Eating Liberally Food For Thought

by: Living Liberally

Mon Sep 03, 2007 at 16:15

By Kerry Trueman, Eating Liberally

Today is one of the three most popular days of the year to have a barbeque, according to CNN, with millions of Americans firing up their grills and engaging in the obligatory Labor Day meatfest (the other big barbeque holidays are, of course, the fourth of July and Memorial Day.)

Ah, but how does this animal flesh-eating frenzy mesh with your newly raised consciousness about meat-eating's contribution to climate change? Won't a charcoal-charred burger leave a smudge on your carbon footprint?

You don't have to set up a solar cooker and fry yourself a veggie burger to make your holiday barbeque more eco-friendly. CNN says there are simpler ways to "turn your backyard barbeque green":

... you may be concerned that your backyard barbecue is adding to global warming and wondering what you can do to make burger flipping a bit more environmentally sound…

Before you get too worried, Jay Gulledge, senior research fellow at the Pew Center on Global Climate Change, counsels that "the carbon footprint of backyard grilling is not that significant compared to what people do in their everyday lives. Lights, TVs, cars, these are much more significant than grilling."

He also notes that backyard grilling with either gas or charcoal is likely to be a better environmental option than "using an electric stove in your house" that is powered by a coal-burning power plant.

Maybe the best way to reduce your carbon footprint when you grill might just be to turn off all the unnecessary electric lights in your home while everyone is outside around the barbecue.

Hey, I'm all in favor of conserving electricity, and it's entirely possible a grill is more energy efficient than an electric stove. But Gulledge's advice conveniently skirts around the inconvenient truth about skirt steaks, or whatever cut of meat you care to cook: meat production generates more greenhouse gases than cars do.

Let's say you're one of those climate change naysayers who thinks this whole global warming thing is just a lot of hot air. Oh, and you really don't care about animal welfare, either. Why can't I back off, already, and stop trying to rain on your barbeque?

Well, because even though you don't care about rising sea levels and institutionalized animal abuse, you'd probably rather not get cancer. Go ahead and savor that flame-broiled burger, but bear in mind that it may be dripping with carcinogens and toxins. Just ask health guru Dr. Andrew Weil, as one concerned lover of barbeque lovers did:

Q. What's the Best Barbecue?

My family loves summer barbecues, but I think the foods are unhealthy - all that meat! And I wonder about the grilling process itself. Any advice?

A. (Published 7/4/2006)

Your family probably won't thank you for looking into the health issues surrounding barbecuing, but in no way does the typical all-American cook-out qualify as a healthy meal. In the first place, there's the potentially carcinogenic smoke produced when you grill hot dogs, hamburgers and chicken over charcoal. Switching from charcoal to a gas or electric grill can eliminate the smoke hazard. If you do use charcoal, avoid using lighting fluid or self-lighting packages of charcoal briquettes - both add residues from toxic chemicals to food.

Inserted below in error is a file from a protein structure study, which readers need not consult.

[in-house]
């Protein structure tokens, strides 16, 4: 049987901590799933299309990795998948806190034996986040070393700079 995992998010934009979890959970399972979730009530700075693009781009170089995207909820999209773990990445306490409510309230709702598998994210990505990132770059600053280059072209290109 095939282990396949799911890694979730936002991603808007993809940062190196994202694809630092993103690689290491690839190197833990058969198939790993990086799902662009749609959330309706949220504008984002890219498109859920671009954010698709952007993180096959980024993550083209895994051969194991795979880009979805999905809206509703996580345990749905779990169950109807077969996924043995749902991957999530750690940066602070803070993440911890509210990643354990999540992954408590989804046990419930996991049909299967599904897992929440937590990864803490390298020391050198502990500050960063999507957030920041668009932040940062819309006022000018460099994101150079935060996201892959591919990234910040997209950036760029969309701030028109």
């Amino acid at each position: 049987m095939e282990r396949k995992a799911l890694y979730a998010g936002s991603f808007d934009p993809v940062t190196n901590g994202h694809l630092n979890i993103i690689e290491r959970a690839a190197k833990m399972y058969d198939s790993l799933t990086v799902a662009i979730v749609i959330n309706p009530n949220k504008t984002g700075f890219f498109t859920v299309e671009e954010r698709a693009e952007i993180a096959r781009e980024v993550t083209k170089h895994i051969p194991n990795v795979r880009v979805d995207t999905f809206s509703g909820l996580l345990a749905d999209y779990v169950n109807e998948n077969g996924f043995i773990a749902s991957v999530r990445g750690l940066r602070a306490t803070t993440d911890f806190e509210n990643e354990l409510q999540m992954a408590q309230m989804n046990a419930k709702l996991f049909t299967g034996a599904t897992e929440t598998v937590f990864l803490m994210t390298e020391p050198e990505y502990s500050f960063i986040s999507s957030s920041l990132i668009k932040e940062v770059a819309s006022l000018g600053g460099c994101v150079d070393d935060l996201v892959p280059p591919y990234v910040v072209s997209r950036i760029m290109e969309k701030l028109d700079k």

Then there are heterocyclic amines (HCAs) that are formed when meats are cooked at very high temperatures until they char. There is evidence indicating HCAs are carcinogenic. Researchers from the National Cancer Institute found a link between the risk of stomach cancer and cooked meats - those who ate beef medium-well or well-done had three times the risk of those who ate beef rare or medium-rare. They also found that people who ate beef four or more times a week had more than twice the risk of stomach cancer than those consuming beef less often. There is also evidence that a high intake of barbecued meat is associated with an increased risk of developing colorectal, pancreatic and breast cancer. (The same goes for well-done and fried meats.) HCAs form on chicken and fish as well as beef.

You may be able to reduce some of the risks of barbecuing meat by precooking it and just finishing it on the grill. Marinating meats (particularly chicken) may also reduce HCA formation (use garlic, ginger and especially, turmeric in the marinades)…

…On the positive side of the barbecue, you may induce your family to eat more vegetables if you marinate them and cook them on the grill. You don't have to worry about HCAs because they don't form on vegetables.

There you have it, further proof that a plant-based diet is the way to go! And what better way, on Labor Day, to celebrate the legacy of labor leader Cesar Chavez, than to go veggie? Chavez was as passionate about animal rights as he was about workers' rights: